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#Iraq Inquiry

# iraq-inquiry - Wednesday 2 February, 2011

Jack Straw insists regime change was 'never' an aim of Iraq war

The former UK Foreign Secretary has told an inquiry into the Iraq war that changing Saddam Hussein’s regime in the country was never a British objective.

# iraq-inquiry - Friday 21 January, 2011

Tony Blair appears for second time at Iraq war inquiry

Blair reappears at the Chilcot Inquiry to explain why he ignored legal advice concerning the invasion of Iraq – and why he believed the “calculus of risk” has changed in a post-9/11 world.

# iraq-inquiry - Tuesday 27 July, 2010

FORMER UN WEAPONS inspector Hans Blix has described US arguments for the 2003 invasion of Iraq as “absurd”. Dr Blix was speaking before the British Iraq inquiry, headed by Sir John Chilcot, this afternoon.

Blix led the UN’s weapon inspection and monitoring team between 1999 and 2003. His team sought to establish the nature and extent of Saddam’s weapons.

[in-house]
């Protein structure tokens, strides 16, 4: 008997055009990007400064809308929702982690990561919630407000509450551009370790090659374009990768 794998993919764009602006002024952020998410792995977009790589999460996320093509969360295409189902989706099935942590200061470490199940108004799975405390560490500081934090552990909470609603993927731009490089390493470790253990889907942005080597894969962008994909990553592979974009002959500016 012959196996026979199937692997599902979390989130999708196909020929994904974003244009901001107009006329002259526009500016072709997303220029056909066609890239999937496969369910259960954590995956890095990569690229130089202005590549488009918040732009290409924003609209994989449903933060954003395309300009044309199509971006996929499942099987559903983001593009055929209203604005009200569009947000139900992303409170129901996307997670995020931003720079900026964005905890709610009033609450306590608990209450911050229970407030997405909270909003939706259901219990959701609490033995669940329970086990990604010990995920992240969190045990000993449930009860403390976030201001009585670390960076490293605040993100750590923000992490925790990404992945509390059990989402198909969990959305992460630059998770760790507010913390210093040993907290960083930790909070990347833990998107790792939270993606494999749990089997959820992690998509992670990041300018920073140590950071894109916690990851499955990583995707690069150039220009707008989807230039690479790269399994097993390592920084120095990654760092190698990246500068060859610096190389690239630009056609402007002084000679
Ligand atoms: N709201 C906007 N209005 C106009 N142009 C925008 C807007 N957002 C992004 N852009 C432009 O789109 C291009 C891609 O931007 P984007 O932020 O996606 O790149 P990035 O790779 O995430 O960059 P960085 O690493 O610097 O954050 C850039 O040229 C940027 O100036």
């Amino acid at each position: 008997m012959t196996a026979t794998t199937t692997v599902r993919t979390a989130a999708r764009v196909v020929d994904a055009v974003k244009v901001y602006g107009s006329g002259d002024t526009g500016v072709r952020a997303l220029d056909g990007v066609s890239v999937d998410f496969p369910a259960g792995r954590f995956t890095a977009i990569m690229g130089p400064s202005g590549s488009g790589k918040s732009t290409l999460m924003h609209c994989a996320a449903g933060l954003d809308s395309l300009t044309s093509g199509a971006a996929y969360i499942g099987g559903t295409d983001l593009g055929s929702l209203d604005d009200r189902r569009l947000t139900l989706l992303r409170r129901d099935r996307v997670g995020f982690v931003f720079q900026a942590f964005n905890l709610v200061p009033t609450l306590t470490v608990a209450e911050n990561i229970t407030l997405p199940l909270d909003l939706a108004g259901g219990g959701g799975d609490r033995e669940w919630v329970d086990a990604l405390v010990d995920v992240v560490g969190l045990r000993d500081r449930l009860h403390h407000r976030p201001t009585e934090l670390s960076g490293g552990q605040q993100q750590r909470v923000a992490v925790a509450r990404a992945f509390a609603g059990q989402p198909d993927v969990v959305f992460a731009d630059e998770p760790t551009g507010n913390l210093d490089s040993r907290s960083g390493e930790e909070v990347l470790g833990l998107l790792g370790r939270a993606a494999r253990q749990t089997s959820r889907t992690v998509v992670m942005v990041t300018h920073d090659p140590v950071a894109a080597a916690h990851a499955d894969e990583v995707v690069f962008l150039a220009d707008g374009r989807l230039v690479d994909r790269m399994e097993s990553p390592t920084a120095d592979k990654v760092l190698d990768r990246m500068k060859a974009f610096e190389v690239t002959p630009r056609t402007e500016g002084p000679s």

He said his team did discover banned substances such as certain missiles, but did not uncover any weapons of mass destruction. He had been surprised to hear the US and UK say Saddam was not cooperating with his inspection team just as his team was reporting the opposite.

Blix criticised the decisions leading to the invasion and agreed with France and Russia that further UN authorisation was needed before military action was taken. He told Tony Blair privately in 2002 that he believed Iraq still held some WMDs after the 1991 Gulf War, but became increasingly suspicious of US intelligence regarding WMDs.

He said: “There are people that defect or give intelligence and want a reward for it, so they’re inclined to give what they think the interrogators want to hear.”

He added that when his team were reported finding no WMDs, the US and UK should have drawn the conclusion that their sources were poor.

The inquiry is drawing to the end of its hearings and is due to publish its report at the end of this year. Tomorrow, two top British commanders who served over the period of the invasion will appear before the inquiry.

One senior British diplomat has accused the inquiry of being too narrow in its questioning, and of failing to present key documents withheld by the Foreign Office.